How to Have a Perfectly Normal Day Even if Sensex Falls 2,000 Points

Mar 1, 2021

Rahul Shah, Editor, Profit Hunter

In Microcap Millionaires, one of stock recommendation services, I recently told my subscribers to sell stocks and increase exposure to cash.

We were 60% in stocks and 40% in cash before I published the report. Now, we are more than 60% in cash and only 40% in stocks.

It may look like a fabulous call in hindsight.

After all, just look at how shaky the stock market has been. Look how the BSE Sensex plunged close to 2,000 points on Friday.

However, I had no idea the Sensex would tank 2,000 points within a week of my asking my subscribers to reduce their exposure to stocks.

I was just working according to a pre-determined plan.

The plan calls for reviewing the allocation between stocks and cash periodically. I recommend switching from one to another, based on how cheap or how expensive the broader market is.

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Well, the market at the time was certainly quite expensive.

It still is. The Sensex is currently trading at a princely price to earnings ratio of around 34x.

Even if you account for the fact that the earnings are depressed due to the covid disruption to the economy, the PE ratio may only go down a tad to say 27x-28x.

Historically, the Sensex has traded at these high multiples only about 8%-10% of the time. Almost 90% of the time, it has traded at a multiple lower than 27x.

Thus, there was a strong possibility of a correction, reducing the PE ratio of the Sensex. That's why I recommended my subscribers to reduce the allocation to stocks and get into the safety of cash.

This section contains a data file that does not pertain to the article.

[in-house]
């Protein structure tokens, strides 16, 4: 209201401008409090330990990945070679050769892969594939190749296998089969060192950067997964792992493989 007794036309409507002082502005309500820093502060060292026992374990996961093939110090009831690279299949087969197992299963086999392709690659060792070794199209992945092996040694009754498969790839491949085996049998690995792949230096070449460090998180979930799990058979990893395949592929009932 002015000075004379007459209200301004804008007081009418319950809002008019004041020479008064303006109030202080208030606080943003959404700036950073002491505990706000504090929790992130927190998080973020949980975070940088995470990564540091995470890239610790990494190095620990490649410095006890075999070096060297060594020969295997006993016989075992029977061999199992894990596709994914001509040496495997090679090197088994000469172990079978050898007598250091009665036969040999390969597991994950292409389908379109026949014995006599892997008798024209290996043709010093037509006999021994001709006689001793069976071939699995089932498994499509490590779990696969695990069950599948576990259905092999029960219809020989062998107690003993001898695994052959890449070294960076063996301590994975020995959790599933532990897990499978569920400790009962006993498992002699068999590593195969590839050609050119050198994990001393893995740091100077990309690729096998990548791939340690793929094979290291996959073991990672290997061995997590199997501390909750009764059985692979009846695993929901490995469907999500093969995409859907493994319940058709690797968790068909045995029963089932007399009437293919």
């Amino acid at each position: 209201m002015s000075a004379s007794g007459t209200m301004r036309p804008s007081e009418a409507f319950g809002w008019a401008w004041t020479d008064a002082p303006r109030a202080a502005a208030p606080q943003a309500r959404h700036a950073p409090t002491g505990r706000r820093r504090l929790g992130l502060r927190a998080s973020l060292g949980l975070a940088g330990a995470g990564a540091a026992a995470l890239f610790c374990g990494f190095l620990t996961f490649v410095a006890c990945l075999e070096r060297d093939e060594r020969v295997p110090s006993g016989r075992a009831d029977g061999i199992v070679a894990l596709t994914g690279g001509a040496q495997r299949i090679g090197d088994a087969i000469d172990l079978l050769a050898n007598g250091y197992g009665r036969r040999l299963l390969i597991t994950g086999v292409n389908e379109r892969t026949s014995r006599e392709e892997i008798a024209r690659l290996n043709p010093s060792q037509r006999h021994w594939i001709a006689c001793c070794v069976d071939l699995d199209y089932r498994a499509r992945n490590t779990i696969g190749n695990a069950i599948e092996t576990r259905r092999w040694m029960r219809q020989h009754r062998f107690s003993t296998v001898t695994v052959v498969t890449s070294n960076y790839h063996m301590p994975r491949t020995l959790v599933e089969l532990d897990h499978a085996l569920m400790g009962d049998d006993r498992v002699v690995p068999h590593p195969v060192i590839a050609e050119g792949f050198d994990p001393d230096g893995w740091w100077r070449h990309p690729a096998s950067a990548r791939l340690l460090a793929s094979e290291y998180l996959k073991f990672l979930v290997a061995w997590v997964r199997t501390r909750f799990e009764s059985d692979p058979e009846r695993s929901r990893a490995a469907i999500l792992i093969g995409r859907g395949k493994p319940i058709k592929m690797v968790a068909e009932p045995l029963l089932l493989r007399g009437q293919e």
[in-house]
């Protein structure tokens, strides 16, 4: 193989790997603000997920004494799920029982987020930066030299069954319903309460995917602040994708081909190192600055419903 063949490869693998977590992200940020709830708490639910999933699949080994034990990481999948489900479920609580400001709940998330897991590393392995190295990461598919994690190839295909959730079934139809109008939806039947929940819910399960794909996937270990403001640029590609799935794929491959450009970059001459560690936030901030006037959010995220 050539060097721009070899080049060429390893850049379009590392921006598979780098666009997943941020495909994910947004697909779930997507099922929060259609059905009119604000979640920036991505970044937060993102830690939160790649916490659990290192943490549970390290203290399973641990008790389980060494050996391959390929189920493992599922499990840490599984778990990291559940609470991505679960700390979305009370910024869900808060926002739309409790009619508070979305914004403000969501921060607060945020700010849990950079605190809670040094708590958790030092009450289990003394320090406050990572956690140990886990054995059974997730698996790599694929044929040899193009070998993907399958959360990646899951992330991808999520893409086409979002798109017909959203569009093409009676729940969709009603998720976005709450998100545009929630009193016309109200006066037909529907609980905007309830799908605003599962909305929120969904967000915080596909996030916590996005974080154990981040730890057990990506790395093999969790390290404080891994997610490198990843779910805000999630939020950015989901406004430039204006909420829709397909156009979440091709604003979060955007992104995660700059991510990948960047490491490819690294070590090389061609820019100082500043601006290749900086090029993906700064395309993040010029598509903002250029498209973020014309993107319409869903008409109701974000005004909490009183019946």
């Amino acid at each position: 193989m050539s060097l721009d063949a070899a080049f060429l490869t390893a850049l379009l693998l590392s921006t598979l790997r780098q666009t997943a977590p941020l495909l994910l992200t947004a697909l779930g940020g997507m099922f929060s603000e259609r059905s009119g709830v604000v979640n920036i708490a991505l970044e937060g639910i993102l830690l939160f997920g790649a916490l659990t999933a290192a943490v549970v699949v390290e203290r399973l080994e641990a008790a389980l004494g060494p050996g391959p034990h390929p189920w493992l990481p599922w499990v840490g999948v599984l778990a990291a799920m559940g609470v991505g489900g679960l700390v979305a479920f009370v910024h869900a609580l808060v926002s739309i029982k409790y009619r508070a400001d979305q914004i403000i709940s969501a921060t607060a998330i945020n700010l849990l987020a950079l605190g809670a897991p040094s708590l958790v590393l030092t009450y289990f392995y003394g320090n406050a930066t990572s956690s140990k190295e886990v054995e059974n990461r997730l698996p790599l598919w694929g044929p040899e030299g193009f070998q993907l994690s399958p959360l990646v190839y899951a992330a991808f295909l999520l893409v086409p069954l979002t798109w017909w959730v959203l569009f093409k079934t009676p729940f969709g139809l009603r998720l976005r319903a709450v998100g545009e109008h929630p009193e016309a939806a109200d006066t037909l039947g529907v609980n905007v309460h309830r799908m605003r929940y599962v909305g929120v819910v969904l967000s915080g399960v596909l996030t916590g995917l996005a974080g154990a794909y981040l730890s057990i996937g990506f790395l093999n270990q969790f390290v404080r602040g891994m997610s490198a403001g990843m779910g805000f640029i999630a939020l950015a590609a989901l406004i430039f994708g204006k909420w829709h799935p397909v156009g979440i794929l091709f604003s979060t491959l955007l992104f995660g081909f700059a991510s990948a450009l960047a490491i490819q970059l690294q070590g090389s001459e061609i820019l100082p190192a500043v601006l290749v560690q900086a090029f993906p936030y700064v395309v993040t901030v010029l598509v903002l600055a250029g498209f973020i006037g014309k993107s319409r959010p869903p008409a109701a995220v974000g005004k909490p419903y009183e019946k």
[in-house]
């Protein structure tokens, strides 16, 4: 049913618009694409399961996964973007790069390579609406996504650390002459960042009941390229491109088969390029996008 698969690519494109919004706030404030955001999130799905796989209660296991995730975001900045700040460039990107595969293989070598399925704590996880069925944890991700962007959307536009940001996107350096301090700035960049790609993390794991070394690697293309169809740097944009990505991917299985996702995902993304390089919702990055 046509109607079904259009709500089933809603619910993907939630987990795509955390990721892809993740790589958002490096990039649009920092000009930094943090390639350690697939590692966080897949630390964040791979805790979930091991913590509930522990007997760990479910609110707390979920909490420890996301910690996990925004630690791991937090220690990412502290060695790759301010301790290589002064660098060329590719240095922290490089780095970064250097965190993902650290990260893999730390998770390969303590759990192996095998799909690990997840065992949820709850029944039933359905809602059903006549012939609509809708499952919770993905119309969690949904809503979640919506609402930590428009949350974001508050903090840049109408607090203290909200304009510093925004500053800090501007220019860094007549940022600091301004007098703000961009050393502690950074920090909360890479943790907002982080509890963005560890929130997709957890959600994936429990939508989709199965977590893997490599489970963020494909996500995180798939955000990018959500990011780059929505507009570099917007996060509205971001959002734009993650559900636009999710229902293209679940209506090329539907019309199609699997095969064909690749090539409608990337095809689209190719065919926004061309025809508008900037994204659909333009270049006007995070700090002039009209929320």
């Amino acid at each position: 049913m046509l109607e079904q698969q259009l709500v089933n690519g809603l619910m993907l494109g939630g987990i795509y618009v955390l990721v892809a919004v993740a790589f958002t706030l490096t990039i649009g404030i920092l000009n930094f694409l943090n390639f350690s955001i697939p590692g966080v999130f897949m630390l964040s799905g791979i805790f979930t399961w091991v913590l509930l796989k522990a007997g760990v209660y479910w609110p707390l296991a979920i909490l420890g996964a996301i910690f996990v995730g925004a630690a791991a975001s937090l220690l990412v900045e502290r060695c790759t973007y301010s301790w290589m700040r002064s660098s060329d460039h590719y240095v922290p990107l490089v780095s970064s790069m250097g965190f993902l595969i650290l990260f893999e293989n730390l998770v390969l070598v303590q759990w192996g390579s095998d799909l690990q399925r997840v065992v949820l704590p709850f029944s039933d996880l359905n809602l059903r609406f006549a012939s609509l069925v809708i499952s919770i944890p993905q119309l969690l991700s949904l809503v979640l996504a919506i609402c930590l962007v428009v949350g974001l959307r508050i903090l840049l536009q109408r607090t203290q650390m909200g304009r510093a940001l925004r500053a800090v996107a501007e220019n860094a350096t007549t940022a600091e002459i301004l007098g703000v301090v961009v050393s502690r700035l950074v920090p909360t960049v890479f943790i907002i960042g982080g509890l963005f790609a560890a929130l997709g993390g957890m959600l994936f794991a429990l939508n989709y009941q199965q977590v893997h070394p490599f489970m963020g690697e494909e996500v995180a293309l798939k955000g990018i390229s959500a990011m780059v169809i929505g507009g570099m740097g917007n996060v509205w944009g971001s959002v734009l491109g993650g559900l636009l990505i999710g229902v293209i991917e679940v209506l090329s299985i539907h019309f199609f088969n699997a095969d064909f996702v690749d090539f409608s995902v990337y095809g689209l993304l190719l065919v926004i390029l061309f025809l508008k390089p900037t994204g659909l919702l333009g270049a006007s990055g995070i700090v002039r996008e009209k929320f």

In what Warren Buffett calls one of his best speeches ever, Ben Graham said something back in 1963 that has left a deep impression on me.

  • In my nearly fifty years of experience in Wall Street I've found that I know less and less about what the stock market is going to do but I know more and more about what investors ought to do; and that's a pretty vital change in attitude.

I think you pretty much got the crux of what Graham is wanting to say. Instead of trying to predict the market's next move, it is always better to have a blueprint handy while investing.

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The blueprint should have clear rules or key action points if you will, based on how your portfolio and the broader market is moving.

Thus, if the market is going up and is beyond a certain threshold that you have set for yourself, you should lighten exposure to stocks and get into fixed deposits or bonds.

And if the market is going down and is below your threshold, you should increase exposure to stocks and reduce the same to bonds.

I have such a blueprint ready. It allowed me to view the 2,000 point decline in the Sensex late last week with equanimity.

I know that if the Sensex falls below my threshold, I will get an opportunity to deploy the excess cash and buy stocks at attractive valuations.

And if it doesn't and continues to go up instead, I can reduce my exposure to stocks further and move more into cash.

Isn't this a great approach to have?

It has three big advantages.

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One, it is extremely simple to implement.

Two, it allows you to do the right thing from a long term perspective i.e. sell when the markets are high and buy when the markets are low.

Last but not the least, it keeps you active and makes you take action after every significant move in the market.

I have been using this approach for many years now. Trust me, I've slept peacefully ever since.

I don't really worry about what the stock market will do. I'm more concerned about trying to stay the course.

I think you should too.

Good Investing,

Rahul Shah
Rahul Shah
Editor, Profit Hunter
Equitymaster Agora Research Private Limited (Research Analyst)

PS: Get access to Richa Agarwal's best small-cap stock recommendations in the ongoing revival in small-cap stocks. Details here.

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